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Morocco has not responded to an initial offer from France to join international efforts to help victims of Friday’s powerful earthquake, in an apparent diplomatic snub to one of its biggest economic partners.

President Emmanuel Macron was quick to offer French help to its former colony following the quake late on Friday, which he called a “tragedy that touches us all”.

“We have mobilised all of the technical and security teams to be ready to intervene when the Moroccan authorities determine it would be useful,” he said on Sunday on the sidelines of the G20 summit in India.

“The second we receive a request for aid, it will be deployed. It is obviously up to the Moroccan authorities to decide what they need,” he added.

Some 2,681 people died in Friday evening’s quake that levelled scores of mountain villages in the north African country.

Yet, as of Monday afternoon, the fact that Morocco had preferred to accept help from the UK, Spain, Qatar and the United Arab Emirates had provoked hand-wringing in quarters of the French media, with outlets casting it as another sign of the poor relationship between France and Morocco.

The kingdom has also not given the green light to aid offers from the US, Israel and Turkey, which experienced its own massive earthquake this year.

Catherine Colonna, France’s foreign minister, sought to damp down the controversy. “We offered help, as did some 60 countries, and Morocco decides in a sovereign manner who to call on,” she said on BFMTV on Monday. “We must respect this decision. It’s their country . . . and we have full confidence in the authorities to organise the response.”

Emmanuel Macron
Emmanuel Macron, president of France, said: ‘The second we receive a request for aid, it will be deployed’ © Ludovic Marin/AFP via Getty Images

France is one of Morocco’s top trading partners, a leading source of its foreign investment and home to roughly 1.5mn Moroccans, including more than 600,000 dual nationals.

But relations between France and Morocco have been tense in recent years. Rabat has not had an ambassador in Paris since January, and a planned visit by Macron to the kingdom has been postponed several times.

One issue has been the disputed territory of Western Sahara, which Rabat wants France to recognise as Moroccan. But Paris has not followed the example of the US, which formally recognised Moroccan sovereignty in the area in 2020.

Another source of tension has been Macron’s longstanding efforts to improve French relations with Algeria, Morocco’s regional rival and the main backer of the Polisario Front which seeks independence for Western Sahara.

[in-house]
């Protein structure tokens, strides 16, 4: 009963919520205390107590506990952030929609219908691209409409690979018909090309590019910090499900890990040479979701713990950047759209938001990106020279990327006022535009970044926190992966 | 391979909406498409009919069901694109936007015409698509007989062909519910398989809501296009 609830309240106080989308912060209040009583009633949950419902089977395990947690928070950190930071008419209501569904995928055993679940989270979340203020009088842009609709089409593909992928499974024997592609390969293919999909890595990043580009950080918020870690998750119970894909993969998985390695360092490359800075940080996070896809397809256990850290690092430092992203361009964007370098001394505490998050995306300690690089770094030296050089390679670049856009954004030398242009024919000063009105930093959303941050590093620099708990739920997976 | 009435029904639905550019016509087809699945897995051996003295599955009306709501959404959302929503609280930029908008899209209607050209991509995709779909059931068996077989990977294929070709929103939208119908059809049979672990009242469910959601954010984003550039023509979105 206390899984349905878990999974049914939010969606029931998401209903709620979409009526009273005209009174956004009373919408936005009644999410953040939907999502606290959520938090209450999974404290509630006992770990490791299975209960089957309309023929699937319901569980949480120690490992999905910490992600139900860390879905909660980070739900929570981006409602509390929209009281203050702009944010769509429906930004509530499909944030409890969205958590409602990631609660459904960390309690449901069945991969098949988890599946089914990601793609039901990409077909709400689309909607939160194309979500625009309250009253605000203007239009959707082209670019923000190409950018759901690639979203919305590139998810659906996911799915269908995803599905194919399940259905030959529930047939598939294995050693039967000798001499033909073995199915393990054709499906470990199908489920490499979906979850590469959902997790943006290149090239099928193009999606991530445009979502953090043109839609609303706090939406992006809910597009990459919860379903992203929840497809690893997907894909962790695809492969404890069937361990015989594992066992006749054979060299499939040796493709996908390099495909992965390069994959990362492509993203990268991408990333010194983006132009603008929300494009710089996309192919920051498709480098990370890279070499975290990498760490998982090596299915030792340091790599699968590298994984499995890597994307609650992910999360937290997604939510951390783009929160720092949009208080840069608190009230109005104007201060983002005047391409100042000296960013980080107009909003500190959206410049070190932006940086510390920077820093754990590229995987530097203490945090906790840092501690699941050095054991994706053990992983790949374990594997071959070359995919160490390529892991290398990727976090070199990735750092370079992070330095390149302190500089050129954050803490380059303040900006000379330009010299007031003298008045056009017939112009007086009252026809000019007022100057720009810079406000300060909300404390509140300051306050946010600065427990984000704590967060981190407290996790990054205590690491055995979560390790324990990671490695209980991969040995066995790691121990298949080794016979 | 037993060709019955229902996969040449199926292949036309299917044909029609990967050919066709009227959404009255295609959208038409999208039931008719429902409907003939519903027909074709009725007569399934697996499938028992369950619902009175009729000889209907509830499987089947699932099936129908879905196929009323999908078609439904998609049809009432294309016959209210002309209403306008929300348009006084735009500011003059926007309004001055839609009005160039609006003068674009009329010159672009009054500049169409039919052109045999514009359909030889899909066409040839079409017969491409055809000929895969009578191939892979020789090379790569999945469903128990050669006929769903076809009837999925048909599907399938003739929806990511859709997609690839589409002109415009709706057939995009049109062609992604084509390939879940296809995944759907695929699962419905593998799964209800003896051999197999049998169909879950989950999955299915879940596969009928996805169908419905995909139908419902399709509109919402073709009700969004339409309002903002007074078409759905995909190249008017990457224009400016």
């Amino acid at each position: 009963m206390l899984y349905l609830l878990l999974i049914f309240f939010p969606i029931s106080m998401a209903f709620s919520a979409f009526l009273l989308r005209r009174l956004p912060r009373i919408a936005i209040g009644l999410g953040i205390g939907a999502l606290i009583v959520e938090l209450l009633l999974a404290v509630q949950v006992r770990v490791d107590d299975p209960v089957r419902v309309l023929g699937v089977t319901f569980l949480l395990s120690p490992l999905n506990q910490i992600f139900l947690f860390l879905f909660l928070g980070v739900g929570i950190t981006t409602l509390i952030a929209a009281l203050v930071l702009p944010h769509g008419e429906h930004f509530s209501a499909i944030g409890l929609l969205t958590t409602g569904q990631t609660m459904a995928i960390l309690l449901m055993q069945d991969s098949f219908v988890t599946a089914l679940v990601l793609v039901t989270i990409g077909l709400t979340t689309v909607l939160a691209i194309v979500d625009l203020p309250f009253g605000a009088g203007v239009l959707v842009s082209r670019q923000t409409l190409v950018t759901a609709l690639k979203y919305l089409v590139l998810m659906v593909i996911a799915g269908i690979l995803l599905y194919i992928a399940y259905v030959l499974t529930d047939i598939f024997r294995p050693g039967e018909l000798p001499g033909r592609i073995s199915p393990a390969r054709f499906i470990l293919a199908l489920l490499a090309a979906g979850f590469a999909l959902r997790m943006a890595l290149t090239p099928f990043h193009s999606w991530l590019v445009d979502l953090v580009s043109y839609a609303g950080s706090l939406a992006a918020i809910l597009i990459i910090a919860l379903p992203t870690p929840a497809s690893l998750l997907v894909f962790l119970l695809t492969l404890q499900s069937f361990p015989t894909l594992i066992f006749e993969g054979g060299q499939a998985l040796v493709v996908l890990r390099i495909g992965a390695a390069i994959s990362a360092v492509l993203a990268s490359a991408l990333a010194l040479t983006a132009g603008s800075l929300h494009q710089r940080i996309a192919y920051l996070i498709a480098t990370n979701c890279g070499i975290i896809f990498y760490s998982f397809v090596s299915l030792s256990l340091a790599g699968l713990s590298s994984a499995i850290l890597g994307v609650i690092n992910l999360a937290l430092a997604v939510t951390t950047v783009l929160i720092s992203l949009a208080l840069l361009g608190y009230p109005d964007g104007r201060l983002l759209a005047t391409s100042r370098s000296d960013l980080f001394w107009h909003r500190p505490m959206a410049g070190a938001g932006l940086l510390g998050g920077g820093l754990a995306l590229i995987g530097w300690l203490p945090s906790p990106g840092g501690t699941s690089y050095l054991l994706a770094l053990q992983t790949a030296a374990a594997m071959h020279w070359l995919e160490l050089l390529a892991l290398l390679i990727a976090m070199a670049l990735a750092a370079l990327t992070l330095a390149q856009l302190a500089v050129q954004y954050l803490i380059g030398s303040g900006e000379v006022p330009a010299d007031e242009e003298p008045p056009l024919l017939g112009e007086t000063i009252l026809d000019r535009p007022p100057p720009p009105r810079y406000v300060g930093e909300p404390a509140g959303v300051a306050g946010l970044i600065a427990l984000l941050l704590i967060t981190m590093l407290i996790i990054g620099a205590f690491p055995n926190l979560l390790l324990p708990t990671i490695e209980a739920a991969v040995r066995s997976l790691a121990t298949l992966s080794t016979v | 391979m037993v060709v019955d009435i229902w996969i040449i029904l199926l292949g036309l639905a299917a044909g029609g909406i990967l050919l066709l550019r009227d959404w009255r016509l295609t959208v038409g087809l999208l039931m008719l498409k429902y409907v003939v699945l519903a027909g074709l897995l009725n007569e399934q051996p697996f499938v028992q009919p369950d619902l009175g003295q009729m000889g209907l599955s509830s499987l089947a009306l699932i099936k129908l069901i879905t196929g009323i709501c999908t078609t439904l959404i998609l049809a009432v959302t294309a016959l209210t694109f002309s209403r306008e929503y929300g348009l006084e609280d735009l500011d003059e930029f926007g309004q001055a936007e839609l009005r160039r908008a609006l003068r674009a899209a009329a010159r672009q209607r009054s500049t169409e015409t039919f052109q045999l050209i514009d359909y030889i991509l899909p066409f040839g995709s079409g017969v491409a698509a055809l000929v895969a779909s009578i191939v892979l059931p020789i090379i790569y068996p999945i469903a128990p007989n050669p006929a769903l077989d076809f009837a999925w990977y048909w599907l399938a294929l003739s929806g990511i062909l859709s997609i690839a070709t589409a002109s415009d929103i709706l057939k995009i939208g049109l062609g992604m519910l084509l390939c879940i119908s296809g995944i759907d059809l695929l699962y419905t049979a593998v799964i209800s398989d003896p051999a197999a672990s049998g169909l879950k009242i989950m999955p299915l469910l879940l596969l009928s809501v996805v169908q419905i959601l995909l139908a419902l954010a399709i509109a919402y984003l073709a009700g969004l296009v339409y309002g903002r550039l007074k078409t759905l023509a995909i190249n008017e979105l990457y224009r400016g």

Lingering bitterness remains over allegations in 2021 that Morocco planted spyware on smartphones belonging to Macron and French government ministers. Rabat has denied purchasing or using the spyware.

“One explanation for not taking up the offer is that it’s a message to France from Morocco, saying that just because there’s been an earthquake it doesn’t mean we’ve become weak and will accept French aid,” said a European analyst.

Lahcen Haddad, a member of the Moroccan senate and co-president of the joint EU parliament/Morocco committee, denied Rabat had rejected French support.

“When we need it we will ask for it,” he said. “I think the French media has been trying to tell us how and what to do. Do they think Morocco is so poor and backwards that we can’t do anything for ourselves?”

He added Morocco still had to take stock of the situation and the needs of the afflicted population. “This is a devastated area. Communities have been uprooted and people need tents and other things and then there will be a need for reconstruction. The French and everyone around the world will be able to help.”

Maps showing earthquakes in and around Morocco with a magnitude of 5.0 and above since 1900

Haddad noted the devastated villages close to the epicentre of the quake were in hard-to-reach mountain areas and the main problem until Sunday night has been reaching remote villages. “The [Moroccan] army knows the terrain,” he said.

Caroline Holt, head of operations for the International Federation of the Red Cross and Red Crescent Societies, said having more aid workers on the ground was not necessarily going to be effective before roads were cleared to access the afflicted villages.

“In the places that are easier to reach, the army and the civil defence and Red Crescent have been working,” she said. “Access is the key issue. Those mountain roads even at the best of times can be very difficult.”

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